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The Other Half

The Other Half: Finding ways to connect with fans during a pandemic with Antonio Di Puorto

We talked to the manager of Asian-American dance duo BEAUZ about their Asian business strategy

  • Otto Clubman
  • 18 June 2020

Behind every great dance artist, music festival, club or dance label, there is a business partner: otherwise known as The Other Half. Every month, we talk with these power players of the Asian dance music world — those that are behind the scenes, yet hugely influential. Through exclusive interviews, we’ll look at the hot topics of the moment, speaking with “those who know”.

For our second installment, we caught up with Antonio Di Puorto, manager for Asian-American dance duo BEAUZ. Over the last few years, BEAUZ has been on a hot streak in Asia, steadily building a loyal fan base throughout the region. Then COVID-19 hit, laying the boys up in quarantine in California and halting all touring.

We recently spoke with Antonio Di Puorto, exploring how, as a manager, he has worked with the group to adapt to the circumstances and alter their Asian business strategy. We discussed how he has sought out new revenue models and ways to connect with fans across Asia in this unusual moment and, finally, looked for a few silver linings in this tough time.

Antonio, thanks so much for speaking with us. Obviously it’s been a challenging time over the last few months. What changes to the “business plan” for BEAUZ have you made to meet these changes?

"Thank you for inviting me. Like all artists, we’ve had to modify our plan as the situation has evolved. We’ve remained flexible and realize that while we cannot control the situation, there is still “business” that can be done. Given that all our Asian shows were cancelled throughout the spring, we’ve had to explore creative ways to connect with existing fans and reach new ones. Luckily, due to technology, the world is a lot smaller than it once was, and we can reach across the globe to our fans.

For example, we’ve been investing more time and resources into developing the brand and enhancing communication via social media. These platforms are very strong everywhere — but especially in China — and they give us a direct daily link with our fans. In China, our social media partner B2 has helped us to better understand which platforms play which role and how to maximize the impact. This allowed us to expand BEAUZ’ presence in that market and tailor our strategies, helping us strengthen relationships, even though we can’t be there.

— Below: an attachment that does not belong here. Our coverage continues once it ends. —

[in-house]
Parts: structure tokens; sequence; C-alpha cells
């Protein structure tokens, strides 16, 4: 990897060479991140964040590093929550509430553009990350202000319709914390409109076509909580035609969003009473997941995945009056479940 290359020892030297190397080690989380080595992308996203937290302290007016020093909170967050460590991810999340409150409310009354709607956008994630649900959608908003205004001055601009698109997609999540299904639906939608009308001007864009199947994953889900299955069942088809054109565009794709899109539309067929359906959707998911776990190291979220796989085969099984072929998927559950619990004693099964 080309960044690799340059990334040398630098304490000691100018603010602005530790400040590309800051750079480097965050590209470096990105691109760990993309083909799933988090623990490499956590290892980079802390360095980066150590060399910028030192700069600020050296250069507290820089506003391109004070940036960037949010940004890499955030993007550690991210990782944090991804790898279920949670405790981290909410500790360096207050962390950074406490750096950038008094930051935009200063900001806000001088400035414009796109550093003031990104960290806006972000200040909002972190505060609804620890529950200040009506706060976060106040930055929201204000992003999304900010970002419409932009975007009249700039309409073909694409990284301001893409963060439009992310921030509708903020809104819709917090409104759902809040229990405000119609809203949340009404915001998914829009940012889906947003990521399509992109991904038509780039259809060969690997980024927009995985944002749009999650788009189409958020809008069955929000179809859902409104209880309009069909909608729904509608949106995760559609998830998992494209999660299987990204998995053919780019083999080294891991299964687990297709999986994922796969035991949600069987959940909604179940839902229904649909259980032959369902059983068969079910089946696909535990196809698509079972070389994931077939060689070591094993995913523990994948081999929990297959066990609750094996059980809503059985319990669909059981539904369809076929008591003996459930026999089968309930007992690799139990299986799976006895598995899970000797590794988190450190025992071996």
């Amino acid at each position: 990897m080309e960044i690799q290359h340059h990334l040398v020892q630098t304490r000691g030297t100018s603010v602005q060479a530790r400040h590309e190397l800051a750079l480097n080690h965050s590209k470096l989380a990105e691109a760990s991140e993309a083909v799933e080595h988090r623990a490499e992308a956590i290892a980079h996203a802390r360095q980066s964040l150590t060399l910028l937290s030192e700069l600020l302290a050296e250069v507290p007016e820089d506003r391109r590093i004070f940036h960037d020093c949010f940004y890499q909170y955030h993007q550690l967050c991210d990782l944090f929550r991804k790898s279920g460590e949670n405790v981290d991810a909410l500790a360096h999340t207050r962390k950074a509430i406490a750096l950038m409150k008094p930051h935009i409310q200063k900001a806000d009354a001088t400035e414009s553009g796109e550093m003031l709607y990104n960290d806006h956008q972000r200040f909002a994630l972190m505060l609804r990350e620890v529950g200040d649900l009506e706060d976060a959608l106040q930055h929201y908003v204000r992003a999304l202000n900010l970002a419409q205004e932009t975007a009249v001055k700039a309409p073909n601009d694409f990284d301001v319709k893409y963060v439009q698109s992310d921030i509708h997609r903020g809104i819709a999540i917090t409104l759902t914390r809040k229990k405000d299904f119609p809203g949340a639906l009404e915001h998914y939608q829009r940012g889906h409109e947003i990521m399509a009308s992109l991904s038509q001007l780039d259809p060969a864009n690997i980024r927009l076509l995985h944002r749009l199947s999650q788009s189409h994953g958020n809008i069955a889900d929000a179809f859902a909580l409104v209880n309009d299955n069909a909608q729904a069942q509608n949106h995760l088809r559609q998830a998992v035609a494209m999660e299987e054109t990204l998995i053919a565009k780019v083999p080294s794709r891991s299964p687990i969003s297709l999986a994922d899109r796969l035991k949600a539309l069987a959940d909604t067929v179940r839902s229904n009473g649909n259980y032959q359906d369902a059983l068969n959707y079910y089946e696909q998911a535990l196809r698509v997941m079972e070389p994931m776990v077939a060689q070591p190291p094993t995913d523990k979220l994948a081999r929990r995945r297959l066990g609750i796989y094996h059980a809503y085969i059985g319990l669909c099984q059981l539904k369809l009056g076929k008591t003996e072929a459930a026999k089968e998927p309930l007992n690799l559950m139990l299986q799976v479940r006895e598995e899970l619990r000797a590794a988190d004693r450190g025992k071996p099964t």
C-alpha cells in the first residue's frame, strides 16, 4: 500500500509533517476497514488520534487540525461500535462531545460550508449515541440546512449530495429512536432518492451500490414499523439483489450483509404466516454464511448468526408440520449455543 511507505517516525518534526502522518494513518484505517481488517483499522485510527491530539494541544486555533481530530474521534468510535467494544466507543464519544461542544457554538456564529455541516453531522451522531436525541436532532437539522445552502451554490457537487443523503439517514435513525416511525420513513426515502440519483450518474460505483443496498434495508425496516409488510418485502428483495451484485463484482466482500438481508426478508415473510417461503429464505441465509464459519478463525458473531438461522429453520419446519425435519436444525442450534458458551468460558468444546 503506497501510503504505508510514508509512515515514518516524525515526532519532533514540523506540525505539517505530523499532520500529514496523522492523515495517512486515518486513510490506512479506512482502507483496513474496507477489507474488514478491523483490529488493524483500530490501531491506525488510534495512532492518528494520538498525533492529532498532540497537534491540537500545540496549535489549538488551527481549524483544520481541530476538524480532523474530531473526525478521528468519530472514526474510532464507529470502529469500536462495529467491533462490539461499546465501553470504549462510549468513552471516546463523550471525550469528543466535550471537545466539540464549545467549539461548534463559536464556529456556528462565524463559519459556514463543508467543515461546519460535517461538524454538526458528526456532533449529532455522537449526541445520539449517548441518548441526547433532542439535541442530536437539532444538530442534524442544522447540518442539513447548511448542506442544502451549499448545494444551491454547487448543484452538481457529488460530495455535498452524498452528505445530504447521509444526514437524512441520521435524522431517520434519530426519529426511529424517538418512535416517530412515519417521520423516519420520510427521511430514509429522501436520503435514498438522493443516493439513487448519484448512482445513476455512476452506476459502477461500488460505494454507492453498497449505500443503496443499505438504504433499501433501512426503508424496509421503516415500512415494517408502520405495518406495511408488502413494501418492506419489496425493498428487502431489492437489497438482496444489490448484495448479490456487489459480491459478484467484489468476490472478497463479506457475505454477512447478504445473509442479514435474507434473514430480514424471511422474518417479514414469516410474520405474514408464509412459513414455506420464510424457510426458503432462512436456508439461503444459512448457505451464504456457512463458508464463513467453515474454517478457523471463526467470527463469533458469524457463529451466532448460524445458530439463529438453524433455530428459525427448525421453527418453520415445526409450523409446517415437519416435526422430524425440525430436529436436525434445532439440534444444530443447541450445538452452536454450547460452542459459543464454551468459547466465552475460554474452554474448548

Also, during this “downtime”, we’ve been focusing heavily on the music side of things. We’ve been releasing more tracks, alternating between label and self-releases. I feel truly inspired by what independent artists like Russ have been doing. Having the creative control and the freedom to release whatever we want / whenever you want it, especially in times like these, is a superpower. Of course, we love working with the labels, but we’ve also been inspired recently during this period to do things on our own."

How closely has the group been involved in the changes you, as manager, have made to the business plan?

"The guys have such an entrepreneurial mindset that has allowed us together to find solutions to the challenges that we encountered along the way. We are busier than ever since this pandemic started. Despite the obvious hardship around the world, we see it as a blessing that has given us the time to reflect, strategise and hopefully come back even stronger."

"Customer intimacy is at the core of BEAUZ. The guys are so genuine that it’s just their most authentic way of being: they reach out to their fans when it’s their birthday, send special messages in their DMs, listen to all demos -- all that.

Regarding keeping BEAUZ’ fans engaged (and Asian fans, in particular), what have you done in this time period to keep the fan “relationship” alive?

"Customer intimacy is at the core of BEAUZ. The guys are so genuine that it’s just their most authentic way of being: they reach out to their fans when it’s their birthday, send special messages in their DMs, listen to all demos -- all that.

With BEAUZ we always strive to be at the forefront of innovation. We try new apps, platforms, sounds, strategies. This pandemic has just accelerated this process for us. We try to be an example for the future generations of artists, and that entails doing things that not many have done before — we are willing to take risks with new technologies.

In this period, we’ve reached out in every way we can, using every technology available. Why do fans go to shows? Because they want to see their favourite artist, yes, but essentially to bring home memories that will last forever; to feel part of a community. We can replicate — or at least approximate — this using technology."